- Research article
- Open Access
- Open Peer Review
Facility-based delivery in the context of Zimbabwe’s HIV epidemic – missed opportunities for improving engagement with care: a community-based serosurvey
BMC Pregnancy and Childbirthvolume 15, Article number: 338 (2015)
In developing countries, facility-based delivery is recommended for maternal and neonatal health, and for prevention of mother-to-child HIV transmission (PMTCT). However, little is known about whether or not learning one’s HIV status affects one’s decision to deliver in a health facility. We examined this association in Zimbabwe.
We analyzed data from a 2012 cross-sectional community-based serosurvey conducted to evaluate Zimbabwe’s accelerated national PMTCT program. Eligible women (≥16 years old and mothers of infants born 9–18 months before the survey) were randomly sampled from the catchment areas of 157 health facilities in five of ten provinces. Participants were interviewed about where they delivered and provided blood samples for HIV testing.
Overall 8796 (77 %) mothers reported facility-based delivery; uptake varied by community (30–100 %). The likelihood of facility-based delivery was not associated with maternal HIV status. Women who self-reported being HIV-positive before delivery were as likely to deliver in a health facility as women who were HIV-negative, irrespective of when they learned their status - before (adjusted prevalence ratio (PRa) = 1.04, 95 % confidence interval (CI) = 1.00–1.09) or during pregnancy (PRa = 1.05, 95 % CI = 1.01–1.09). Mothers who had not accessed antenatal care or tested for HIV were most likely to deliver outside a health facility (69 %). Overall, however 77 % of home deliveries occurred among women who had accessed antenatal care and were HIV-tested.
Uptake of facility-based delivery was similar among HIV-infected and HIV-uninfected mothers, which was somewhat unexpected given the substantial technical and financial investment aimed at retaining HIV-positive women in care in Zimbabwe.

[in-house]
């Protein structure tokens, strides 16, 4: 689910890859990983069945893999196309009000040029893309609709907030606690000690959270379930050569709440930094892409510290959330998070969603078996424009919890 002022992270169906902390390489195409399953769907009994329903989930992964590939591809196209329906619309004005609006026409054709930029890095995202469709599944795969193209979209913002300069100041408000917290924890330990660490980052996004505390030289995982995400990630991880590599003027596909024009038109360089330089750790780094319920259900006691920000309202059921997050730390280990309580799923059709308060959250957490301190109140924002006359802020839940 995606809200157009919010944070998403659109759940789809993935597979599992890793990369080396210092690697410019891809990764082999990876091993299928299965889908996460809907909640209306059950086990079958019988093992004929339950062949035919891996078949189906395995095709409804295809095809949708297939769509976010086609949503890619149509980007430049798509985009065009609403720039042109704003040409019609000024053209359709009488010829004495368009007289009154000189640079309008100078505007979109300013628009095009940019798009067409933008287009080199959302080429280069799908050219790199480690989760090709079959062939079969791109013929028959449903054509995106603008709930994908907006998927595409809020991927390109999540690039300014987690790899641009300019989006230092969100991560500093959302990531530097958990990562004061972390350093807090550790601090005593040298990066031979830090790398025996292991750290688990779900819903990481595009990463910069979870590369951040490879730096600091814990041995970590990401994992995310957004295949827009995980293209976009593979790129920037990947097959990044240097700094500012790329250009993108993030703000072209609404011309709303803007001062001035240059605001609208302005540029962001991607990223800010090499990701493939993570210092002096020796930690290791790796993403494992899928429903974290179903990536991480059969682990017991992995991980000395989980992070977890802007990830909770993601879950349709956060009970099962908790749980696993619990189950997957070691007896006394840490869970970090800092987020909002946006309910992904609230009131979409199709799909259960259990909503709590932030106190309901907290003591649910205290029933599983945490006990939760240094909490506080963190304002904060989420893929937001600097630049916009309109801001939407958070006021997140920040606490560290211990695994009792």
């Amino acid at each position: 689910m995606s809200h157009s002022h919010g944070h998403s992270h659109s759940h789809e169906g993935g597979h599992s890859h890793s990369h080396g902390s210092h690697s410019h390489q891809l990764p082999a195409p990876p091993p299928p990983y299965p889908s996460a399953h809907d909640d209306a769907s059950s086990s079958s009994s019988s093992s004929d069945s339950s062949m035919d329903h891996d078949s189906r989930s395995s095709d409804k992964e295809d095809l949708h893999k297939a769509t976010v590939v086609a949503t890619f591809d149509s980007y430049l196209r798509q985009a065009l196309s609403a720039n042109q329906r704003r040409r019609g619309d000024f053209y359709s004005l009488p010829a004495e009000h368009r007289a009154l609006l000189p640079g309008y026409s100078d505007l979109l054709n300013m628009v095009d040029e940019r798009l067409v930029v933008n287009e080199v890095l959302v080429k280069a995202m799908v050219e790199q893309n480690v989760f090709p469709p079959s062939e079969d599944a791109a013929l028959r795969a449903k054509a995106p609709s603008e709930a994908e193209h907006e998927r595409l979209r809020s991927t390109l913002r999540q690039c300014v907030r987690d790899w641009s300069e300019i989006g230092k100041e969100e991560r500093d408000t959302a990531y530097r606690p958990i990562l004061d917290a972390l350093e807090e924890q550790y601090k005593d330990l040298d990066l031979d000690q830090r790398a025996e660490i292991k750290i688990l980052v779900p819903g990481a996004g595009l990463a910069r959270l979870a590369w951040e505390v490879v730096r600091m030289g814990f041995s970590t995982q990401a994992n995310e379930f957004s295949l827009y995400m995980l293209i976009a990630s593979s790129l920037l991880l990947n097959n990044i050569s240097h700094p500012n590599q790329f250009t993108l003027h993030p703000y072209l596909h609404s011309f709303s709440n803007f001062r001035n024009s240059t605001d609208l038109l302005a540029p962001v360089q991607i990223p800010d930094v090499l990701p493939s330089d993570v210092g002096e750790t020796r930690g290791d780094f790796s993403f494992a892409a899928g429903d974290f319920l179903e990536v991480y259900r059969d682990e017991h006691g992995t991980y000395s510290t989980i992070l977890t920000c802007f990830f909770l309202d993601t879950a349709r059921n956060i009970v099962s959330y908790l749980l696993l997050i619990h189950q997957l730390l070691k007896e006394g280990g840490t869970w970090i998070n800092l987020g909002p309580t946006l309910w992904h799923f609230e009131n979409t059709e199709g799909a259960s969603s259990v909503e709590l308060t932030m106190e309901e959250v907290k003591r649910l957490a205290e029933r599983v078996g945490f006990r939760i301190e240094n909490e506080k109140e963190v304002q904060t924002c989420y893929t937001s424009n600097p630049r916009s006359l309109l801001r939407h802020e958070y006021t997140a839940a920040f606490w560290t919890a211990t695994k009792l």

Although decreasing in many regions of the world, maternal and infant mortality rates are still far from the Millennium Development Goal targets for 2015. [1, 2] In 2013 almost 300,000 maternal deaths  and over 2 million early neonatal deaths occurred globally,  the majority in developing countries. With up to 40 % of maternal and newborn deaths and stillbirths occurring within 24 hours of birth,  skilled birth attendance has been strongly promoted.  Although there have been some successful initiatives to train existing traditional birth attendants in the community, [5, 6] in developing countries skilled birth attendance is largely synonymous with facility-based delivery. 
In addition to its role in maternal and neonatal health, facility-based delivery is recommended for the prevention of mother-to-child HIV transmission (PMTCT). Specifically, effective PMTCT requires the uptake and retention of pregnant women in a cascade of services including HIV testing, early uptake and adherence to antiretroviral (ARV) prophylaxis, safe obstetric practices and infant feeding counseling.  Vertical transmission of HIV during pregnancy, labor and breastfeeding can be reduced from 15 to 45 % to <1 % with appropriate and timely ARV-based interventions.  In the absence of ARVs, the greatest transmission risk occurs in the intrapartum period.  Home delivery has been cited as a contributing factor to limiting coverage and retention of mothers in PMTCT programs in sub-Saharan Africa. [10, 11] For example, a recent review found that home delivery is a key factor contributing to poor adherence to short-course ARV prophylaxis for PMTCT in sub-Saharan Africa. [12, 13] Facility-based delivery remains critical under Option B+ (the current WHO-recommended PMTCT guidelines whereby all HIV-infected pregnant women receive lifelong ART),  given the high loss to follow-up after initiating ART. 
Zimbabwe, where our study is based, has high maternal and infant mortality; the 2012 census reports 525 maternal deaths per 100,000 live births and 64 infant deaths per 1000 births.  Moreover, 12 % of pregnant women are HIV-positive  and at least 9 % of their infants become HIV-infected.  Only 65 % of births in Zimbabwe take place in health facilities according to the 2010–11 Zimbabwe Demographic Health Survey (ZDHS).  The 2010–11 ZDHS data also report that <5 % of women who deliver outside health facilities do so in the presence of a skilled attendant.  In the 1980s and 1990s traditional birth attendants were officially recognized and trained as skilled midwives;  however, since then their training has been actively discouraged.  Women from rural areas, who do not access antenatal care (ANC), who have high parity, with low levels of education, or who are poor are more likely to deliver at home.